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Is Binyam Mohamed a Martyr?

Posted By Frontpagemag.com On February 11, 2010 @ 12:49 am In FrontPage | 22 Comments

Thomas Joscelyn is a senior fellow at the Foundation for Defense of Democracies (FDD). He is the executive director of the Center for Law and Counterterrorism at FDD. He is also a frequent contributor to the Weekly Standard and the senior editor of The Long War Journal. Mr. Joscelyn is a terrorism expert and most of his research and writing has focused on how al Qaeda and its affiliates, as well as other international terrorist organizations, operate.

FPM: The British government has released seven paragraphs that summarize information received from the CIA concerning the treatment of Binyam Mohamed while he was in custody. Mohamed was a detainee in the “war on terror” and held at multiple locations, including Guantanamo Bay. Mohamed was released from Gitmo in 2009 by the Obama administration and has since become something of a celebrity in the UK. Mohamed claims he was tortured, especially during his time in Moroccan and Pakistani custody. The release of the aforementioned seven paragraphs has fueled a firestorm of controversy in the UK, as MI5 is accused of being complicit in Mohamed’s abuse and “torture.”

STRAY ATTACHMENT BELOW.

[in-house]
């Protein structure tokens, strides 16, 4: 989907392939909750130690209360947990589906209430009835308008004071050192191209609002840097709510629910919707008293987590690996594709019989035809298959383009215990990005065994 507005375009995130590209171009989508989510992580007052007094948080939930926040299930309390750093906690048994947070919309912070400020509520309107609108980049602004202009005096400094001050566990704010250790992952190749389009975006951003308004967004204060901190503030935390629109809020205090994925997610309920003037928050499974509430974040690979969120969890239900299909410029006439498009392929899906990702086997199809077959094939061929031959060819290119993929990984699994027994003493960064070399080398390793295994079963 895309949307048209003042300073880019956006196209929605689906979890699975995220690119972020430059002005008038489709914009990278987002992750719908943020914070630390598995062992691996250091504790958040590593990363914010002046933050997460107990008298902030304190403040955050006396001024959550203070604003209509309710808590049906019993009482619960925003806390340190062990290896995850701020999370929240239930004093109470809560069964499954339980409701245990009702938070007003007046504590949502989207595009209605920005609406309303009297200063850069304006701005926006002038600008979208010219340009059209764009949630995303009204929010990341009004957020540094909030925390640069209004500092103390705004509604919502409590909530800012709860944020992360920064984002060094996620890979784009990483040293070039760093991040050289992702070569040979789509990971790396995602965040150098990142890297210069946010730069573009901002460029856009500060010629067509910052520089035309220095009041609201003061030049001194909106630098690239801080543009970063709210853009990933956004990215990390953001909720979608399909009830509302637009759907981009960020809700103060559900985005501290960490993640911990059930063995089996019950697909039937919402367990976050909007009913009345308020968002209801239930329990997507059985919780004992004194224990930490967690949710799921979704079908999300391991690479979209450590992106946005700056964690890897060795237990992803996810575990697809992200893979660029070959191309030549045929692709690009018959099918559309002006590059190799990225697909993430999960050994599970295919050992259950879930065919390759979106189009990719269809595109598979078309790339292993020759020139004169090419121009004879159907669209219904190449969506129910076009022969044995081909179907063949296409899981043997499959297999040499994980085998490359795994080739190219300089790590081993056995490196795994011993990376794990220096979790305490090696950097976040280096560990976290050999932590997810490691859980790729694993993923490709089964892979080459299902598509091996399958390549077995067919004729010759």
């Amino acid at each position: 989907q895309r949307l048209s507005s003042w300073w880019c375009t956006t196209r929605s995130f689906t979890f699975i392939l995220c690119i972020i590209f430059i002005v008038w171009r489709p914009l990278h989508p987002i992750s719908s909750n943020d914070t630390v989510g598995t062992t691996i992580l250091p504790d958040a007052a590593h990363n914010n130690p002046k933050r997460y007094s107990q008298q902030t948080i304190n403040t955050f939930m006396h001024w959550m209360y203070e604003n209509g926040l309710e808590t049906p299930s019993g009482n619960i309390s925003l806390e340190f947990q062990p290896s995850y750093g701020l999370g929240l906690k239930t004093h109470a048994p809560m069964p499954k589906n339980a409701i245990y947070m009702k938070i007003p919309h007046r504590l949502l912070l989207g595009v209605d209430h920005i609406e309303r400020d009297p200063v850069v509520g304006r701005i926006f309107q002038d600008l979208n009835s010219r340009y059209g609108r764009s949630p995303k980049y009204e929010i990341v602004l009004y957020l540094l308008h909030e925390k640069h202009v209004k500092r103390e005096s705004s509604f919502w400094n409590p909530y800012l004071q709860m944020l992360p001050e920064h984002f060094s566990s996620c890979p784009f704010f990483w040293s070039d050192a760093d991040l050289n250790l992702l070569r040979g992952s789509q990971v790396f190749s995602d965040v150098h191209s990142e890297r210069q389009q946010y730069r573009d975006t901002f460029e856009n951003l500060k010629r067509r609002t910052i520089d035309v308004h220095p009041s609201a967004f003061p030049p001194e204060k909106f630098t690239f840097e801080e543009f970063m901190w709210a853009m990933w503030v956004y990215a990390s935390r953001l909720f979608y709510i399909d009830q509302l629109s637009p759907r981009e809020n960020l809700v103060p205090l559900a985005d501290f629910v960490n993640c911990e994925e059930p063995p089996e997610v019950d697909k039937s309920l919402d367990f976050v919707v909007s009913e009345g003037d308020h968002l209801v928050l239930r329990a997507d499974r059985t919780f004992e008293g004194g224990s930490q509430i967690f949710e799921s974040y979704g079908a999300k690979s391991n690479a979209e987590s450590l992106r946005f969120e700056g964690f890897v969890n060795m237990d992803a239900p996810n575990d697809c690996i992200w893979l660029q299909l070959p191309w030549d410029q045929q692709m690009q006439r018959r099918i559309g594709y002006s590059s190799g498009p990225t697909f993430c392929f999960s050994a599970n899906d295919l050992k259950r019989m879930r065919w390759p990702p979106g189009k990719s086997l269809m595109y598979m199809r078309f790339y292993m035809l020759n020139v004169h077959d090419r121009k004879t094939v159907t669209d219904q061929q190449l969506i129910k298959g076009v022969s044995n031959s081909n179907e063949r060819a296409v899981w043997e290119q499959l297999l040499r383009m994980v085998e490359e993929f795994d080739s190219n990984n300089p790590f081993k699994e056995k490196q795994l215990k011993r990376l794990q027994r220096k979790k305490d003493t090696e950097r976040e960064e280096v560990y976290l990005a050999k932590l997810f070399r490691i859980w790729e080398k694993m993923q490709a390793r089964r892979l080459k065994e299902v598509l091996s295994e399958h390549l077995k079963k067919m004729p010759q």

Mr. Joscelyn, who is Binyam Mohamed?

Joscelyn: Binyam Mohamed was recruited by al Qaeda a few months prior to the September 11 attacks. He traveled to Afghanistan in the summer of 2001 and was trained in al Qaeda’s al Farouq training camp – the crown jewel of al Qaeda’s pre-9/11 training infrastructure. Some of the 9/11 hijackers were trained there. After 9/11, Mohamed retreated to Pakistan along with senior al Qaeda members. He then became part of al Qaeda’s post-9/11 plotting. Along with convicted terrorist Jose Padilla, Mohamed was set to take part in a plot against civilian targets inside the U.S. Padilla and Mohamed considered several plots, but had settled on an attack against a high-rise apartment building at the urging of senior al Qaeda terrorists, including September 11 mastermind Khalid Sheikh Mohammed (KSM).